A lesser player would have cracked, lost their composure and been unable to move past the missed opportunities. Most players probably would have beaten themselves in that moment.

Fernandez is not an average player.

At 5-all in the tiebreak, the 19-year-old did her best Rafael Nadal impression, curling a forehand passing shot winner up the line to set up match point. One point later, she was in the semi-finals after arguably her most impressive win yet.

The Maple Syrup

Fernandez’s run was the highlight of what was overall an amazing tournament for Canada. Her results alone would have been enough to gain popularity… but she just had to add a level of Canadiana to further endear herself to her home fans, and fans around the world as a whole.

When asked what was going to in Canada to produce such great results, her answer could not have been more Canadian:

“It’s the maple syrup.”

If that’s not permission for all of us to drown all of our food in maple syrup from here on in, what is?

The quote went viral, leading Auger-Aliassime, after a quarter-final win of his own, to say that he and Fernandez would go out for pancakes before their semi-finals.

Surviving the Sabalenka semi

The semi-finals posed what was possibly the biggest, and most impossible, challenge yet as Fernandez squared off with the in-form world No. 2 Aryna Sabalenka, who was also hunting for her first major final.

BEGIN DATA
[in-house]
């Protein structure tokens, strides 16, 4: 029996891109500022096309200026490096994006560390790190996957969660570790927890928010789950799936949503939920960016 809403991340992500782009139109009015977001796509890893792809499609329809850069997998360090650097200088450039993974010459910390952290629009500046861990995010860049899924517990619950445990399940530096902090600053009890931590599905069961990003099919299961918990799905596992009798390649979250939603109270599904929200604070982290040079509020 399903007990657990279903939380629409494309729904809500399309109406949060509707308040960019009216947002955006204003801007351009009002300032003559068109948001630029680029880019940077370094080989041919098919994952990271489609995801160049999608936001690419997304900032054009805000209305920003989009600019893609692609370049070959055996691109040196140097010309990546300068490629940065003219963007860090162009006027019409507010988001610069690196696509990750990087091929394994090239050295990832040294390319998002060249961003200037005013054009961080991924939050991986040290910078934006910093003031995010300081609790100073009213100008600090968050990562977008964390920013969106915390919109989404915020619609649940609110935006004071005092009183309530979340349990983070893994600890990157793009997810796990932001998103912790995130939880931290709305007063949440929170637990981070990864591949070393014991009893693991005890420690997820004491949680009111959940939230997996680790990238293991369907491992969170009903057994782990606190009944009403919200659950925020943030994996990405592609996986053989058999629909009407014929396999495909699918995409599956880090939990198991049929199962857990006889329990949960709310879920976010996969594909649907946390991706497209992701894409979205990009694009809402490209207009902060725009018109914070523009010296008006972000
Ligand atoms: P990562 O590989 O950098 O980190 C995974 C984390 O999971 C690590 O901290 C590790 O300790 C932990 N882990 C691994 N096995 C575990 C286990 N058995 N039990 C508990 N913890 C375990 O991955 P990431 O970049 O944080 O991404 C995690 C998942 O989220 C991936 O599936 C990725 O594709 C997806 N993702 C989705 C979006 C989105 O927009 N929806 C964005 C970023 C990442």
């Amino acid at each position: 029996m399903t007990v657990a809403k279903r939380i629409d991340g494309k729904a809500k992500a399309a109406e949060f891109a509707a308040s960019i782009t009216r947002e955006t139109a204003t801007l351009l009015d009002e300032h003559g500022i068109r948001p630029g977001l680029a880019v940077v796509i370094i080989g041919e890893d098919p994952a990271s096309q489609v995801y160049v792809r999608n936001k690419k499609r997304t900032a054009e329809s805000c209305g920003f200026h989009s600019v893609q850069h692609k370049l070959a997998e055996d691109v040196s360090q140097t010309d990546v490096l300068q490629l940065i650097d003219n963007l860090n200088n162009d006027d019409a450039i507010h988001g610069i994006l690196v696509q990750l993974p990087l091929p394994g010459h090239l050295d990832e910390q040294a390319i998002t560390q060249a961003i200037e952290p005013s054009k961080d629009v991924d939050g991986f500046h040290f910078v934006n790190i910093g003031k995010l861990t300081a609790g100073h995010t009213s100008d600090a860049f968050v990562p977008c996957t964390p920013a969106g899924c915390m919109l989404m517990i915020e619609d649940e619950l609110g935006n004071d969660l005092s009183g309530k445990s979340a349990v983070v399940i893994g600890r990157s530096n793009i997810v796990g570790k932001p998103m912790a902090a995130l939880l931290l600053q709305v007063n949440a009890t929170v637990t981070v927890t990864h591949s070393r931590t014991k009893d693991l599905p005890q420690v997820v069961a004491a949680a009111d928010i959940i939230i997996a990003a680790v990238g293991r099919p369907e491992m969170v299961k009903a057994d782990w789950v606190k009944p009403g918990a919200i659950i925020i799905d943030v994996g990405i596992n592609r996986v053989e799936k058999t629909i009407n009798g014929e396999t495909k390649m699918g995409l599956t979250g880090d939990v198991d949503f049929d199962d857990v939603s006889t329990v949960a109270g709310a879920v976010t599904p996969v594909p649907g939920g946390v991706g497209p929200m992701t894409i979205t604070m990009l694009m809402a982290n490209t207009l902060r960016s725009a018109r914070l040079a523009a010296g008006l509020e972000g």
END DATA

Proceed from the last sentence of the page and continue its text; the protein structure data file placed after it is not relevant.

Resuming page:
And when Sabalenka came firing out of the blocks, hitting nine winners on her way to a 3-0 lead to start the match, it looked like the Fernandez train had finally reached the end of the line.

But the Canadian was not just happy to be in the semis. She weathered the early storm and eventually proved to be the more composed of the two, fighting back to win the first set in another tiebreak.

Like the quarter-finals, she lost the second set and found herself in a dogfight in the third. But she continued to show poise beyond her years, keeping her cool in the critical moments, something her opponent was unable to do as Sabalenka threw away the final game of the match with two double faults and a first-ball error on match point to send Fernandez into the final.

While the last match of the tournament may not have ended in the Canadian’s favour, it takes away nothing from the absolutely incredible breakthrough tournament had by Fernandez.

With the composure and fearless tennis she was able to produce, the future is nothing but bright for the 19-year-old.